When the PQRS was first established, claims-based reporting was pretty much the only way to do it, and many practices rightly objected to what was considered to be a major time investment for a minimal return. As it was, the only thing at stake were bonus payments from CMS that were unlikely to cover the cost of collecting and submitting the claims data.

Those days are over – and the days of claims-based reporting even being an option may not be too far behind. In its 2015 proposed Medicare Physician Fee Schedule, CMS raises the specter of eventually not allowing claims-based reporting, given its high error rates and the potential that has for delivering unreliable quality data. 

In addition, a good number of practices have access to data delivery mechanisms that have a higher level of reliability without the drain on productivity of claims-based reporting. Registry-reporting, while also subject to the MAV, typically involves submitting claims batches to the registry, which extracts the data needed to establish the PQRS reporting and submits it on the practice’s behalf.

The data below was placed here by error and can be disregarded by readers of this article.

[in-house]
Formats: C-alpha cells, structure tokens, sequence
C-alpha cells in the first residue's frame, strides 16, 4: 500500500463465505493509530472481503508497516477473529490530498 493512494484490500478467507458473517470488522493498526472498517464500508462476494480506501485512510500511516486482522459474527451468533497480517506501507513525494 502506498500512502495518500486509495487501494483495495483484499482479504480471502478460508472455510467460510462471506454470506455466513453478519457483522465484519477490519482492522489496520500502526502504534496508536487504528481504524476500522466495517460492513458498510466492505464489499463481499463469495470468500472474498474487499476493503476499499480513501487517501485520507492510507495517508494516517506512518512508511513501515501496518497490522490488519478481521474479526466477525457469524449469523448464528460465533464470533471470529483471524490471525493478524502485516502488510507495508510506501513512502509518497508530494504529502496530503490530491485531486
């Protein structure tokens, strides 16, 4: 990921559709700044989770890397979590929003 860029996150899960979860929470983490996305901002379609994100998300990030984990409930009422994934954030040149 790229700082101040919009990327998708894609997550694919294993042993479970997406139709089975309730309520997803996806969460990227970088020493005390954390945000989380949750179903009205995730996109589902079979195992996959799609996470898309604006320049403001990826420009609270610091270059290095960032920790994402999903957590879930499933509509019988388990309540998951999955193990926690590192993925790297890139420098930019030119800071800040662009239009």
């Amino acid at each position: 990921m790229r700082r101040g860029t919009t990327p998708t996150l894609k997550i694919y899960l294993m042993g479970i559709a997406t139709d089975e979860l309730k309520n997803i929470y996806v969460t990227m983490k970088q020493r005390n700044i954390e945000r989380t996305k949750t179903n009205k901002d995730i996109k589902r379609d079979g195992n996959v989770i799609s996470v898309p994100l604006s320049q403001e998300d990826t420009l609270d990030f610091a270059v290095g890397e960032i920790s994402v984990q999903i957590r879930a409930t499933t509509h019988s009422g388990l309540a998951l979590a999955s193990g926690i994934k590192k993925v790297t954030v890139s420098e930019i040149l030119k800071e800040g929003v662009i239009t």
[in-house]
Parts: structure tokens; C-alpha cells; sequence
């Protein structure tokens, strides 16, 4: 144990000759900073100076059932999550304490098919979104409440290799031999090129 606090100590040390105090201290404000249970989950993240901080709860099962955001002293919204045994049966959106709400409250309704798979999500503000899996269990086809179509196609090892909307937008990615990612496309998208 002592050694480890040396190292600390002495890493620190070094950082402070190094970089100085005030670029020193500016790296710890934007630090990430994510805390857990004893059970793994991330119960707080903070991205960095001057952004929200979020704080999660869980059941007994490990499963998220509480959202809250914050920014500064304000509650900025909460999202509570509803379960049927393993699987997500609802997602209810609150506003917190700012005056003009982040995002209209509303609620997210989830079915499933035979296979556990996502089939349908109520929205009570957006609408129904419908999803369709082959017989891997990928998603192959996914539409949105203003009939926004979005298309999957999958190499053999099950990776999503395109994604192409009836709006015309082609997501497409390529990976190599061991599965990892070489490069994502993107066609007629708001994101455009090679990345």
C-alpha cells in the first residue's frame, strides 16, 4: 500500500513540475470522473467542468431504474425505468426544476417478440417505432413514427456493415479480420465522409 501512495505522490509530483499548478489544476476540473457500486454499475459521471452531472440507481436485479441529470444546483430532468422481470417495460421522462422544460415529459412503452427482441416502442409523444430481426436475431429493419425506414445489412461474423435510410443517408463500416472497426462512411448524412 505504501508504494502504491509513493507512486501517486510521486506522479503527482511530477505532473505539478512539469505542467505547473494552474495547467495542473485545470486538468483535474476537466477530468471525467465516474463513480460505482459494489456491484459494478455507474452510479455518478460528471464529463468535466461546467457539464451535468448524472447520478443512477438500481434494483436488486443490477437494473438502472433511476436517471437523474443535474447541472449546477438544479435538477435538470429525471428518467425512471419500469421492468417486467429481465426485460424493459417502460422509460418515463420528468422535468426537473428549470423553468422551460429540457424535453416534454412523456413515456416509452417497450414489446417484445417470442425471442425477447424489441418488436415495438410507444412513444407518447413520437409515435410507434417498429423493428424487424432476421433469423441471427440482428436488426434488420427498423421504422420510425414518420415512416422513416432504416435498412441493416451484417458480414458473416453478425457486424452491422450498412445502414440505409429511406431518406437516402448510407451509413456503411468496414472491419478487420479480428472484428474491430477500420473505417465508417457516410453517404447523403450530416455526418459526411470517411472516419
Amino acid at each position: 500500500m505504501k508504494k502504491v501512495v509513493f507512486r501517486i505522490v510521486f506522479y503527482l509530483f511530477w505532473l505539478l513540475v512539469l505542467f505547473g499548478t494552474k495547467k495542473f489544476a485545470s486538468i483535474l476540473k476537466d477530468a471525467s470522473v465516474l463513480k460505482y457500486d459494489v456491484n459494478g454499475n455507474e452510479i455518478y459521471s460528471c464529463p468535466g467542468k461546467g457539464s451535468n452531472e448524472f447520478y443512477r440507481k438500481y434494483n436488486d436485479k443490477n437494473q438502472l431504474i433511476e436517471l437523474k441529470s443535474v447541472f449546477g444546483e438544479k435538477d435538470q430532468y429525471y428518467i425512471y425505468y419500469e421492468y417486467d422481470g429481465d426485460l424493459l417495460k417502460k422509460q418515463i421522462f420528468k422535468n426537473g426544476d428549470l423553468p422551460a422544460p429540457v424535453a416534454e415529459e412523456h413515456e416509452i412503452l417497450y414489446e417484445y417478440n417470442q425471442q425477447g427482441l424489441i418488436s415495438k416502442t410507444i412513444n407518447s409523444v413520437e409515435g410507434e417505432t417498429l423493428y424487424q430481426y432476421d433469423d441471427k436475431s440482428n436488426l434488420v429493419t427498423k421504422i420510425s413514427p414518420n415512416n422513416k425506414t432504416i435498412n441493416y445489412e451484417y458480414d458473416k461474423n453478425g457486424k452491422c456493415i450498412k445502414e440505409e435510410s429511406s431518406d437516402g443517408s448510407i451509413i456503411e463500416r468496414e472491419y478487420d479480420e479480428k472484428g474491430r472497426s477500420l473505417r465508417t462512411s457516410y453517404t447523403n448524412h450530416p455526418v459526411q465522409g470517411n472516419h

Many EHR systems also have the capability to extract the necessary data across all patient encounters and batch report to the Medicare Administrative Contractor. Much like the CMS computer, expect your EHR to be thorough and not miss reporting opportunities. As a result, if you are reporting on fewer than nine measures across three domains, it is far more likely your reporting information is accurate. 

Penalties to add up, worsen
The last thing not to do is thumb your nose at the PQRS program and accept that you’ll be penalized a few percentage points of reimbursement as a result. The penalties will only worsen. As it stands now, larger practices that fail to demonstrate that they are delivering value – defined as higher costs and low outcomes – could see payments cut by as much as 4 percent in 2017.

That’s only for starters. It may take 2-3 more years, but CMS and private payers are widely expected to baseline quality data to determine how much to pay for services, leaving the potential for practices unaware of their own quality data to face permanent pay cuts.